WASHINGTON — President Joe Biden did not attend the funeral of Pope Emeritus Benedict XVI Jan. 5 and instead sent U.S. Ambassador to the Holy See Joe Donnelly to represent his administration and the United States.
The decision came after the Vatican discouraged the attendance of official state delegations due to the late pontiff’s preference for simplicity in his funeral arrangements.
In remarks to reporters at the White House Jan. 4, Biden, who is Catholic, spoke fondly of his opportunity to meet with Pope Benedict during his time as vice president, saying, “it reminded me of going back to theology class.”
“We spoke about Aquinas and about ‘Summa Theologica’ and the whole litany,” Biden said. “I found him to be relaxing and very rational.”
Biden said Pope Benedict had “a more conservative view within the Catholic realm than I have,” but added, “I admired him. I thought he was a fine man.”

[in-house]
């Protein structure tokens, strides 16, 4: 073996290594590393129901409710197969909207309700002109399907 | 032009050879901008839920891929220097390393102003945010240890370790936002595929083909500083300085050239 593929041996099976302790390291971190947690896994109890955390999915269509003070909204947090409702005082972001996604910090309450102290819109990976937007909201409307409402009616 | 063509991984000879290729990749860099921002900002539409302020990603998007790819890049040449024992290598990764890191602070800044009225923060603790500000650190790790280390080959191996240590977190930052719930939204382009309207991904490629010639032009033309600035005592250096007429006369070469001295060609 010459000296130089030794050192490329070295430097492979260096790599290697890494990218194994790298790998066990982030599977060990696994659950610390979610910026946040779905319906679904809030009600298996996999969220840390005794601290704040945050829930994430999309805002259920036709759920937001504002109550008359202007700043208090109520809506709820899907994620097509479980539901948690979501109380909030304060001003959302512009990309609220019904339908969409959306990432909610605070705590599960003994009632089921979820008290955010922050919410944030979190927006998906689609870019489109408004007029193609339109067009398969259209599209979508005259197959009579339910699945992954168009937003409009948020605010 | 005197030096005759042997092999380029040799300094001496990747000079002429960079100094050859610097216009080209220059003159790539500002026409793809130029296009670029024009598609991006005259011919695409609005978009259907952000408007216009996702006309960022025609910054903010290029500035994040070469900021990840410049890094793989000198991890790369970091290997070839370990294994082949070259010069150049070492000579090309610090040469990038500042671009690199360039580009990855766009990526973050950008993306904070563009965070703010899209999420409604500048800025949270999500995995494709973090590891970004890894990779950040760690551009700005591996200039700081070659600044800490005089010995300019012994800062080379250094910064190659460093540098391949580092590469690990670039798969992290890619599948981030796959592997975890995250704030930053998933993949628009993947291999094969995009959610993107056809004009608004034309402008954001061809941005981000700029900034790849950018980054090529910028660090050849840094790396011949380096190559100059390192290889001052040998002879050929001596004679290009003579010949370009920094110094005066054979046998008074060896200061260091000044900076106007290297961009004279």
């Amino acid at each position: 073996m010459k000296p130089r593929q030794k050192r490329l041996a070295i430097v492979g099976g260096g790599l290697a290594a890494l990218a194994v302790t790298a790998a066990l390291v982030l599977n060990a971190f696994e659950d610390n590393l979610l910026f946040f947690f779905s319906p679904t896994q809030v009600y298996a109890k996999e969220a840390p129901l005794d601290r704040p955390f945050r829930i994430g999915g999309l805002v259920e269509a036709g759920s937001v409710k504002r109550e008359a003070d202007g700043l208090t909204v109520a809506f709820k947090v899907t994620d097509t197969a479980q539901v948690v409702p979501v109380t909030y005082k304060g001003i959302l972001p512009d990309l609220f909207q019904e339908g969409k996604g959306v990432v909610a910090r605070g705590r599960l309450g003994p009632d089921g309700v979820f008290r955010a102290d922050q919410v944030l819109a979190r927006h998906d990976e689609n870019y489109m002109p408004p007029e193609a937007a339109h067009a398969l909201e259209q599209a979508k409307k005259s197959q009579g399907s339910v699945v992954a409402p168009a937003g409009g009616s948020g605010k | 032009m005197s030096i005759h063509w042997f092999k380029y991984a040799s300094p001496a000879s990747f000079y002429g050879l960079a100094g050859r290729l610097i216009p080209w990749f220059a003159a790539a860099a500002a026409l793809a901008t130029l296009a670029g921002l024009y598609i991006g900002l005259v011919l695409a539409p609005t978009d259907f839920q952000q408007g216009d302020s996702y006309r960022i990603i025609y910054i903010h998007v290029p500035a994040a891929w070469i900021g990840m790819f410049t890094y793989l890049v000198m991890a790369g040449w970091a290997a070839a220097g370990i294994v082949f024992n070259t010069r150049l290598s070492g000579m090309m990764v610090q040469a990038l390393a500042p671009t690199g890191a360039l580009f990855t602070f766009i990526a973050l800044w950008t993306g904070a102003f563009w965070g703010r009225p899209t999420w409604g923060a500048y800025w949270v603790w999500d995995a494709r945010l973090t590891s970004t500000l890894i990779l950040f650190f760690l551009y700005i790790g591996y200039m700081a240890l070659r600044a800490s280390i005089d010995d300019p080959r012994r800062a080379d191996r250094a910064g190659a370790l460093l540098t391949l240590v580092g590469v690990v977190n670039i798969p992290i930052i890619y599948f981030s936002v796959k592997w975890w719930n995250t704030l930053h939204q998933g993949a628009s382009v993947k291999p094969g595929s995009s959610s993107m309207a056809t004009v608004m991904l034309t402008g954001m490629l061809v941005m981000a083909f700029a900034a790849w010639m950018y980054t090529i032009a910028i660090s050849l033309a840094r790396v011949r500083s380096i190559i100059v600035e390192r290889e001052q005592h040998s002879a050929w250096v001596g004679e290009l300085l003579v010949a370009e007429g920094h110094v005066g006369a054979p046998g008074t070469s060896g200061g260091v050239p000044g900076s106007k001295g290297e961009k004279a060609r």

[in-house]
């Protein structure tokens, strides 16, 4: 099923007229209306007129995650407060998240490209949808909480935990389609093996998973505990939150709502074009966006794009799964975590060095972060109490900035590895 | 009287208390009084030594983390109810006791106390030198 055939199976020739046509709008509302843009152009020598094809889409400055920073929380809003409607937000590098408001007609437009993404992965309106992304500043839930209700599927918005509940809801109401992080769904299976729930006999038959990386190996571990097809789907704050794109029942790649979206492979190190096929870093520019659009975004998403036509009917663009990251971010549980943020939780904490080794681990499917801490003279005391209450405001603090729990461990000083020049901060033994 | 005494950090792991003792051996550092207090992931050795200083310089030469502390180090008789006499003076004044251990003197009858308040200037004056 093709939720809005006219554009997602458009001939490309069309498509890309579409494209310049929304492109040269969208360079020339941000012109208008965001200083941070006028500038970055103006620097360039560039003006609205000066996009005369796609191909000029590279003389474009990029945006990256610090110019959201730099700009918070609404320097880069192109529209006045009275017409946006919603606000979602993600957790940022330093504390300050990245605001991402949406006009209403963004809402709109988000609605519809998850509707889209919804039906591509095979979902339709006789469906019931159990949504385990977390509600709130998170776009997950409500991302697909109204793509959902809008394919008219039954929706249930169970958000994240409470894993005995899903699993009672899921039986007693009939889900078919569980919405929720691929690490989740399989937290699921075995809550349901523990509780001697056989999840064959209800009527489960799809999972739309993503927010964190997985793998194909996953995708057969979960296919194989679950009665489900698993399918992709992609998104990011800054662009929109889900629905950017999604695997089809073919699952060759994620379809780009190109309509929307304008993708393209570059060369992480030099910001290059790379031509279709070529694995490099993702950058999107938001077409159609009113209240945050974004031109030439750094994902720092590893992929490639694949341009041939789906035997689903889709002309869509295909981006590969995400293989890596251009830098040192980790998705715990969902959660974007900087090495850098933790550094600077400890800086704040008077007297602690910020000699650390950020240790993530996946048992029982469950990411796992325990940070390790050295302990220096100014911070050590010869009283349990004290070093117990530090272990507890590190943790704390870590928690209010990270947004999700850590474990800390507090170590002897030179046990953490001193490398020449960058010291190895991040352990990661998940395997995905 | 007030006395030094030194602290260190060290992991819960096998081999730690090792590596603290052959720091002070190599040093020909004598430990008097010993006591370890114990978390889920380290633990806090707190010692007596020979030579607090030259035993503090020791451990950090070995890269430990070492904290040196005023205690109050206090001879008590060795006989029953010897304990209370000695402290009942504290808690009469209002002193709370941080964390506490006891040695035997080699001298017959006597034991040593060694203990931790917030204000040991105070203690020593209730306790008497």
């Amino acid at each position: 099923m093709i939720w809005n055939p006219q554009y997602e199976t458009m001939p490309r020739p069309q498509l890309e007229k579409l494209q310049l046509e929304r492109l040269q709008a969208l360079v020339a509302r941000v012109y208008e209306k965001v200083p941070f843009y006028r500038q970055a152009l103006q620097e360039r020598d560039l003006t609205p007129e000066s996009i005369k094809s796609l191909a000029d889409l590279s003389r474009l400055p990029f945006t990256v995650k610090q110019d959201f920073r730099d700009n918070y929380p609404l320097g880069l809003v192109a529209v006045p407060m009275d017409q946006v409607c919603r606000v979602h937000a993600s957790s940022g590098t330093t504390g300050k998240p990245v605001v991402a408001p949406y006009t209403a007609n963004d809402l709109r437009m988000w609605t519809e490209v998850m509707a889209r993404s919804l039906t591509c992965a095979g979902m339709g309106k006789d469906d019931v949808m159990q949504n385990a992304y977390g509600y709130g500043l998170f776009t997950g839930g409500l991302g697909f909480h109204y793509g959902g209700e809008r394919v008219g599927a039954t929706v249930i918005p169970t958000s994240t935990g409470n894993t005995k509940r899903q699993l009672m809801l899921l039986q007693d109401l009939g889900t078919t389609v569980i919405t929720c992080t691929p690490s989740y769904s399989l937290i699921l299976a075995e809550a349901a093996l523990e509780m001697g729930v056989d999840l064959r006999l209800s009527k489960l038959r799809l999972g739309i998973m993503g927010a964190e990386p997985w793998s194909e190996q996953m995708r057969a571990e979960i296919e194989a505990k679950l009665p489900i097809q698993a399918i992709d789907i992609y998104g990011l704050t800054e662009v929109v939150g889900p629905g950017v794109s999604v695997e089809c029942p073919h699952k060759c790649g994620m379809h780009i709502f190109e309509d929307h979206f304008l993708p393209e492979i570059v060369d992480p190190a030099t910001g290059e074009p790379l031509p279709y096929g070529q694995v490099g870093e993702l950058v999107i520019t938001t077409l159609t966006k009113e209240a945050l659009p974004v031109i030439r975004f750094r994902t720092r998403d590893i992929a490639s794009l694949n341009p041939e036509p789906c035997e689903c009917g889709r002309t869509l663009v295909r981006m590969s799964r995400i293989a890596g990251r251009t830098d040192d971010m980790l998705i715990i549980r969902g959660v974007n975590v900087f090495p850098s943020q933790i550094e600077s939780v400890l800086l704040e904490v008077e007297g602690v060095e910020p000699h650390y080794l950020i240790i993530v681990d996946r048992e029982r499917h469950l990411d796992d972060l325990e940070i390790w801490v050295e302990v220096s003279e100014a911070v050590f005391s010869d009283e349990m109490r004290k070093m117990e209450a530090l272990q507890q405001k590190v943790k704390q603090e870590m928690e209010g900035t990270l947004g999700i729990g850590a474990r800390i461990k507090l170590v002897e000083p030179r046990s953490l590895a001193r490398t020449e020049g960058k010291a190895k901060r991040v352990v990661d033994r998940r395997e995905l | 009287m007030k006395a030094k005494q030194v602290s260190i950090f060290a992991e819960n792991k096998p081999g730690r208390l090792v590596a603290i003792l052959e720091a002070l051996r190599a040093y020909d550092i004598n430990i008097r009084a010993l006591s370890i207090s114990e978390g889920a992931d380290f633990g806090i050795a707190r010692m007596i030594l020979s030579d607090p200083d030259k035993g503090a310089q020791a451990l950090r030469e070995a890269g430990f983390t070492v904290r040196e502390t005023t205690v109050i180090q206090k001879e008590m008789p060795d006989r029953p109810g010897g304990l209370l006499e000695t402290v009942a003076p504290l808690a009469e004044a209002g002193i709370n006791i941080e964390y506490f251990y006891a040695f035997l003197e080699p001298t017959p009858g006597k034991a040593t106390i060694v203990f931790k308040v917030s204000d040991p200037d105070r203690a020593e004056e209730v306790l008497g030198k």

Asked why he would not attend the former pontiff’s funeral, Biden cited the sheer production involved in presidential travel, and said that the level of attention would have been contrary to Benedict’s wishes.
“The reason I’m not attending the funeral tomorrow is because it takes an entourage of a thousand people to show up, not literally,” Biden said, “But we would — we would move everything in the wrong direction.”
Biden said he “inquired about” attending the funeral, but that “people are sending mostly their apostolic delegates … the folks in Rome.”
“That’s what we’re going to do,” he said. “We would just get in the way.”
Since retired Pope Benedict was no longer a head of state when he died, the Vatican did not encourage the attendance of other heads of state, with only official delegations from Italy and the late pontiff’s native Germany attending.
Some leaders attended in an unofficial capacity, including Queen Letizia of Spain as as well as Polish President Adrzej Duda and Prime Minister Matuesz Morawiecki.